8. I had the opportunity through a friend to be directed to your guest blog. I enjoyed reading it very much.

    I am one of those who believe age is a state of mind. Some days when I get to the edge of a puddle I jump into it making a splash, getting soaked and laughing at my silly antics. Then there are the days I skirt the puddle thinking I would like to jump through it and don’t. That’s the 50+ lady coming out in me who is thinks she is supposed to know better. LOL.

    There are days I wish I had 3 sets of feet….one for the puddles, one for the now and one to reach out and trod on all there is yet to live and learn. Aging doesn’t scare me it intrigues me knowing that anything I want to do is available to me and If I don’t like how things are in my life I have the power to make change either to my surroundings or my appearance.

    One thing I know for sure….there will always be puddles to make me smile.

  9. You know your getting old when you have more chin hairs than eyebrows to pluck and you need a magnifying mirror to do both! 🙂

    I am not *fifty-something*, I am fifty-five. I have grey hair, wrinkles and laugh-lines. My hands show my age as much as my face. I am not struggling to find myself nor am I trying to come to terms with who I am at this stage in my life. I was gainfully employed for 36 years, raised two grown children who have blessed me with the most precious gift a person of my generation can have…grand-children.

    Should all of the above-mentioned had happened when I was in my *youth* I would have totally been unprepared but at this age, I’m ready. All the years it took to get here provided me with everything I need to embrace IT and myself. Through all the highs and the lows, my sense of humour proved to be and still is, a wonderful *survival* tool.

    Looking and feeling your best is about being your best. Being your best is best accomplished by giving your best.

    1. Paula,

      I hear you about the chin hairs! I am 56 and also know that one of the best things about being where I am in life is being a grandma. I have a three year old grandaughter Zoe who gives me so much joy – our grandson is expected to arrive around the same time as Santa this year. Thank you for your comments.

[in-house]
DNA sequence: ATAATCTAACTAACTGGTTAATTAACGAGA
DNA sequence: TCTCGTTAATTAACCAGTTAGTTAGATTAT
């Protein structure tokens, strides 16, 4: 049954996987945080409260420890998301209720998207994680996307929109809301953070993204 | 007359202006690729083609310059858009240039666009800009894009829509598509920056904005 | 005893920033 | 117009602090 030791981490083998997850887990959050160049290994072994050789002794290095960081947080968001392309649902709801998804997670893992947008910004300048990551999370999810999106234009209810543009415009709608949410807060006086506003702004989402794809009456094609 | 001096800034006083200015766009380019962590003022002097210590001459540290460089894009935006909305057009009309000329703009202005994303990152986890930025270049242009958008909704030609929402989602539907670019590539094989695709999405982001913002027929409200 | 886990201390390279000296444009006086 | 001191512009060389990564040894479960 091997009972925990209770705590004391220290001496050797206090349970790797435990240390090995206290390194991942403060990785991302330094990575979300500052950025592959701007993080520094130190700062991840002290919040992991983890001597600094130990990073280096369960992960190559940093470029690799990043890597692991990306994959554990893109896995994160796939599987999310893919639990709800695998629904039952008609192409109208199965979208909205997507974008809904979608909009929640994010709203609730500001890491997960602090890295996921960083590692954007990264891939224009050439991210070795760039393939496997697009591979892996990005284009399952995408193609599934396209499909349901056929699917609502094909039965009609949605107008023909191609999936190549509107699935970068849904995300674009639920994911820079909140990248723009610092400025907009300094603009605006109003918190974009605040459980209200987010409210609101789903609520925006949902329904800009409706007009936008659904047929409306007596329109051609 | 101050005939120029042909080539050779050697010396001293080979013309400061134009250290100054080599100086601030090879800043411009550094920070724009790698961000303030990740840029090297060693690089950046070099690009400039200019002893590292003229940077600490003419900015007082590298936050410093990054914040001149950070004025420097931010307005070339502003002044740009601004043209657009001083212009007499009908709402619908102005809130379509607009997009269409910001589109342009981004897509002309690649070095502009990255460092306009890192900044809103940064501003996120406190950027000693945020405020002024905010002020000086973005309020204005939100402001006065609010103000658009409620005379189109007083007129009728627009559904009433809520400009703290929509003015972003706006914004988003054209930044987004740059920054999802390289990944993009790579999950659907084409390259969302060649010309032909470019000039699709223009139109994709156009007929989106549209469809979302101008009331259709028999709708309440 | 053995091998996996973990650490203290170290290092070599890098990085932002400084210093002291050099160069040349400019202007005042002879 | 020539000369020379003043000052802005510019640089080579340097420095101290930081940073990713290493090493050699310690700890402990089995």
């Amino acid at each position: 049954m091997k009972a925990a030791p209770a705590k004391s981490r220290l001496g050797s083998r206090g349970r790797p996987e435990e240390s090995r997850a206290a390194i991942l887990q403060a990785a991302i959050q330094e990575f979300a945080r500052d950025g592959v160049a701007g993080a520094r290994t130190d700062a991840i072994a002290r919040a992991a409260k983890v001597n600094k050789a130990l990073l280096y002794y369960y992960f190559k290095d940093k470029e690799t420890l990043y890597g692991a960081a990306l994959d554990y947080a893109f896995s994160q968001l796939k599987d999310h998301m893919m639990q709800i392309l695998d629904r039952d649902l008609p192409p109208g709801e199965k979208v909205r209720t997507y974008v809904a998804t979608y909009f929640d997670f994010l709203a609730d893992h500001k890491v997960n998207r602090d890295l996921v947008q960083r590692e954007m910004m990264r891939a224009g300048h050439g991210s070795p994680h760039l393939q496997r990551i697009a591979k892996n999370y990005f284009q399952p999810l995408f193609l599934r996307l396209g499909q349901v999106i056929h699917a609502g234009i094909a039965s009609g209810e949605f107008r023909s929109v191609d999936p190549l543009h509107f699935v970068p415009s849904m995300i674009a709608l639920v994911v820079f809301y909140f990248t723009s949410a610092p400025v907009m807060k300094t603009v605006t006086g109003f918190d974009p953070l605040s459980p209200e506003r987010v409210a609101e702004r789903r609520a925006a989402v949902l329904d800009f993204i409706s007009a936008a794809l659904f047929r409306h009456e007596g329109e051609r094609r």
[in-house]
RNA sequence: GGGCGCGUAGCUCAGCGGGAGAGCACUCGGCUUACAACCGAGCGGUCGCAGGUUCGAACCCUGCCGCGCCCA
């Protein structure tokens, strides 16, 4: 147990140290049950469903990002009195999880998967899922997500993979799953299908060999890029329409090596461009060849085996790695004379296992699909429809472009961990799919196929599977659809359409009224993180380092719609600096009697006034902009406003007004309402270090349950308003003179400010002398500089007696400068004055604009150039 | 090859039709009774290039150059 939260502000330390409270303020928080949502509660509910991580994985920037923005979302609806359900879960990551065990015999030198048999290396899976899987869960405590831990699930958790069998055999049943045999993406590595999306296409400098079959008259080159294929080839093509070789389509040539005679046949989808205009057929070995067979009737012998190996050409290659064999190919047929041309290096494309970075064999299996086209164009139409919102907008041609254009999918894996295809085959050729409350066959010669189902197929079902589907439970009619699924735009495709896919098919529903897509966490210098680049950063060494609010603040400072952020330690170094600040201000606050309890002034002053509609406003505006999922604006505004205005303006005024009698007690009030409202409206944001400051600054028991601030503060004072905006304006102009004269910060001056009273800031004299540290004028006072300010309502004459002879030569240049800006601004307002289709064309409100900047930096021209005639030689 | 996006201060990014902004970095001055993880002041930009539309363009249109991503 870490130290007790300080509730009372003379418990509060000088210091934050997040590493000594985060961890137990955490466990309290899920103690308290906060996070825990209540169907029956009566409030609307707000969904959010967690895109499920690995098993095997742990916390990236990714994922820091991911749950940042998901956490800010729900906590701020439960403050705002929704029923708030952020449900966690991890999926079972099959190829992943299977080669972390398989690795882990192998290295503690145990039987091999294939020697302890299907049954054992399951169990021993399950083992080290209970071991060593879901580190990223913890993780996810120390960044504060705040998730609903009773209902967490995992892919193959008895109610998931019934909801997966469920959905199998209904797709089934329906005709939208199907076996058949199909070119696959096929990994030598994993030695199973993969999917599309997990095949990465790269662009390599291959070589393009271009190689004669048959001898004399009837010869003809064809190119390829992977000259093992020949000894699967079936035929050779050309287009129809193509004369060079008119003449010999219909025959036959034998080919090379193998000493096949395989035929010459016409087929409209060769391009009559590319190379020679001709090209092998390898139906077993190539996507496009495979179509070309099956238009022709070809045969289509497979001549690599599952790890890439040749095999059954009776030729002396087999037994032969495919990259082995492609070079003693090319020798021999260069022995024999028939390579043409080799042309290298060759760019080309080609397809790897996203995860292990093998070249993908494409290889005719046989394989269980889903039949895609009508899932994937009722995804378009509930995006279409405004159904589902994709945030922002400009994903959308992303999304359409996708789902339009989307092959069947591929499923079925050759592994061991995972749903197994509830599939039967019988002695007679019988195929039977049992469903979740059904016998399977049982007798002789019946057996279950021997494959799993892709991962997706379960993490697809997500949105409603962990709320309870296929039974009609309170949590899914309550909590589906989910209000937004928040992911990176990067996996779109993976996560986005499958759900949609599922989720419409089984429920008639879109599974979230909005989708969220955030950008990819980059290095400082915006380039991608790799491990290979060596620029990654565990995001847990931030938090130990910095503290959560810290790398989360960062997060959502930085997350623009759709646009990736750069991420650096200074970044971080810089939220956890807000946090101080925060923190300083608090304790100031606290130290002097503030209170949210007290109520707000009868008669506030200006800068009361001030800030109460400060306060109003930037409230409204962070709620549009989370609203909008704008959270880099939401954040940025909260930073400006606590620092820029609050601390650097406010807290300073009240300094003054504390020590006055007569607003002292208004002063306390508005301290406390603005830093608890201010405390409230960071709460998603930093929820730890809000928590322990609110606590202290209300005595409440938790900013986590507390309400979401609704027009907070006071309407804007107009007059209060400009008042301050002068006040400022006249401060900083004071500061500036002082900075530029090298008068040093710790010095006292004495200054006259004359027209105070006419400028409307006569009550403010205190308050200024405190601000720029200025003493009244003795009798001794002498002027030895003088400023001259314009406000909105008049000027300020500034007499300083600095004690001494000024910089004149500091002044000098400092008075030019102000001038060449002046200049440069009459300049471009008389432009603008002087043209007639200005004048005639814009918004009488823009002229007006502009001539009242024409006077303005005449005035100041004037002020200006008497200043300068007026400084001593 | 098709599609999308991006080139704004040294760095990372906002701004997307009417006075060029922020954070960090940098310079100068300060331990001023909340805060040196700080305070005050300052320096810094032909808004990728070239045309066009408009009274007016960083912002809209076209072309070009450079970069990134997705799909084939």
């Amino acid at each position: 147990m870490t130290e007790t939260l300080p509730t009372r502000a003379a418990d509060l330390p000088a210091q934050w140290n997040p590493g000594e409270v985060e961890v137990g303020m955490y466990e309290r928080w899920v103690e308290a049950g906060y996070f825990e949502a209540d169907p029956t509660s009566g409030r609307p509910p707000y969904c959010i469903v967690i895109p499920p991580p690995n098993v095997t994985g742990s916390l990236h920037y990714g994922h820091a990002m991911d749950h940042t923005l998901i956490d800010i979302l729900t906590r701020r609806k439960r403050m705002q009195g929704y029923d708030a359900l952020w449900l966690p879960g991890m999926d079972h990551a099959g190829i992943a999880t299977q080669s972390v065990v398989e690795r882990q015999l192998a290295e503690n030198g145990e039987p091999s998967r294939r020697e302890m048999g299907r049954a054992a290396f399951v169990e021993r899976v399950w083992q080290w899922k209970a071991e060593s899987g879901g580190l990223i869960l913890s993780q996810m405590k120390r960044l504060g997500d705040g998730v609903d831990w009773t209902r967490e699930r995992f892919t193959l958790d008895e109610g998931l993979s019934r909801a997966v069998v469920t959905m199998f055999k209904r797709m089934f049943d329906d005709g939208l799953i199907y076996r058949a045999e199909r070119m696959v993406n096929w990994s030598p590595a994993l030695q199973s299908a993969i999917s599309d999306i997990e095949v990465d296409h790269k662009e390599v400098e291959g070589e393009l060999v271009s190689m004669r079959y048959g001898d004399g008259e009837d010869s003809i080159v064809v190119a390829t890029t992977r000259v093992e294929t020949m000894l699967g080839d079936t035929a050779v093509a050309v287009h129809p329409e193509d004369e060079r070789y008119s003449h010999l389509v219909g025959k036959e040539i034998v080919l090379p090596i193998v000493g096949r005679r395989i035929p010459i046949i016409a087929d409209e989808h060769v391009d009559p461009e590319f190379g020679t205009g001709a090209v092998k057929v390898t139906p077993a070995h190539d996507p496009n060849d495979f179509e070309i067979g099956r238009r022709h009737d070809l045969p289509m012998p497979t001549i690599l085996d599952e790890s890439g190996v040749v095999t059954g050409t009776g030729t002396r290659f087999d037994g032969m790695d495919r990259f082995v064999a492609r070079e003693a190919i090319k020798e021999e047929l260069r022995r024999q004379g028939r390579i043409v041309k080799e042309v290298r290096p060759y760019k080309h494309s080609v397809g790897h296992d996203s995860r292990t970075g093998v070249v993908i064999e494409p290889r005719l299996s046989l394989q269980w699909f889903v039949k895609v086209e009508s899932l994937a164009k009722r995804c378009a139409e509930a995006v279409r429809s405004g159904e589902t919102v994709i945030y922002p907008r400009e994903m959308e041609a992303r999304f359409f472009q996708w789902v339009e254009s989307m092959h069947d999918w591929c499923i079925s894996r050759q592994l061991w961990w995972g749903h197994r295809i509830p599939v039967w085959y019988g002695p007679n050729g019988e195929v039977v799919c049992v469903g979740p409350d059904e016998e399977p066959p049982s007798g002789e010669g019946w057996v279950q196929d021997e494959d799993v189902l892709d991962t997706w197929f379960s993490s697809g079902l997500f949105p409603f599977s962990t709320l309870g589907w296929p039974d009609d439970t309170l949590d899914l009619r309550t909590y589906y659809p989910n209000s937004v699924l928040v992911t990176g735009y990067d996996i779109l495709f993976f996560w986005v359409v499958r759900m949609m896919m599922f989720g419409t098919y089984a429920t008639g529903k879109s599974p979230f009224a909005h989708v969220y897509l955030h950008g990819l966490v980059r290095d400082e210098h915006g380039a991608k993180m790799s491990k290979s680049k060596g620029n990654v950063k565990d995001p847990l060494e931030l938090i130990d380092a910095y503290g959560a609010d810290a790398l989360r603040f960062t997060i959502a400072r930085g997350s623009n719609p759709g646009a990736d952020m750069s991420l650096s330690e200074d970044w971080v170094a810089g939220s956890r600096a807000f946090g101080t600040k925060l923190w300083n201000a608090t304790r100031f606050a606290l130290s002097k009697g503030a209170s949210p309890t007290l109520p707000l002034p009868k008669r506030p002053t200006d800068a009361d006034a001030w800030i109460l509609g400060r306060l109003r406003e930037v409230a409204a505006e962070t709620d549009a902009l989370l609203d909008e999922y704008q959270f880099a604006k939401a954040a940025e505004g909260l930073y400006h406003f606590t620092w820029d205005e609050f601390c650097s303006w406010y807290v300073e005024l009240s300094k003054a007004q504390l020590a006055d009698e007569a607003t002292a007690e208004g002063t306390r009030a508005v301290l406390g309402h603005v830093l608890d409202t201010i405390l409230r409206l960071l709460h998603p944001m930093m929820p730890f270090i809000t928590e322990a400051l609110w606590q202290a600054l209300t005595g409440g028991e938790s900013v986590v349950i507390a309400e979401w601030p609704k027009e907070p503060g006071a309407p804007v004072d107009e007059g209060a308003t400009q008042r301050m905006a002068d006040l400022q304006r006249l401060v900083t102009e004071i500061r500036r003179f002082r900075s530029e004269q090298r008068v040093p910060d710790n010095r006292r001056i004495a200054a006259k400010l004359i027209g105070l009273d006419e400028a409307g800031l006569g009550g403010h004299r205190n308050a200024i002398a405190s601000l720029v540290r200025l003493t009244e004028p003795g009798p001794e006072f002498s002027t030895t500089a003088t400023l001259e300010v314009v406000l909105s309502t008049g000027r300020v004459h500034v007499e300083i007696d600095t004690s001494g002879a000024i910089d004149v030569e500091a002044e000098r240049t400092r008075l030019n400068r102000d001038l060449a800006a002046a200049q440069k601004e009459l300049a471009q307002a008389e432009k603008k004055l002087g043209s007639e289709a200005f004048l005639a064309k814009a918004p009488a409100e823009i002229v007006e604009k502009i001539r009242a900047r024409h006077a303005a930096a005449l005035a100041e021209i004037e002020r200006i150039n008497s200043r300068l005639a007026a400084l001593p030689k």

10. I’m not scared of getting older either (I’m 38). Granted, I’m not delighted with the vertical line that seems to constantly be between my eyebrows now and gives me a perpetual air of annoyance. I’m a happy person, not an angry one! Maybe just a bit of Botox to smooth that out? Getting older is so much better than the alternative…

    1. Yes it it…my best friend was diagnosed with cancer last year and just recently been given a clean bill of health. I’ll take the ‘grooves’ as the makeup artist at the department store recently called them over the alternative anytime.

  11. When I turned 50, I was shocked. How did most my life go by so quickly? I’ve read all of Gail Sheehy’s books and they’re wonderful. Unfortunately, she had a serious breakdown after the one you quoted, though she resumed brilliantly. Getting older takes a huge mental toll on everyone, men included. The deeper issue is what Wordsworth describes in his epic “Intimations on Immortality.” When we’re young, we think we’re immortal…but we move further away from innocence and play. For me, the book Getting Over Getting Older by Letty Cottin Pogrebin (on Amazon) helped vastly. I found it about a year after my 50th and it is specifically for women turning 50 and the woman-to-woman, friend-to-friend rituals (of the past) that go with this age.

    Love your post because it is so current for Baby Boomers and helps us focus on what we do/don’t want. Thank you!

  12. Its like you read my mind! You appear to know a lot about this, like you wrote the book in it or something. I think that you can do with some pics to drive the message home a bit, but instead of that, this is great blog. An excellent read. I will definitely be back…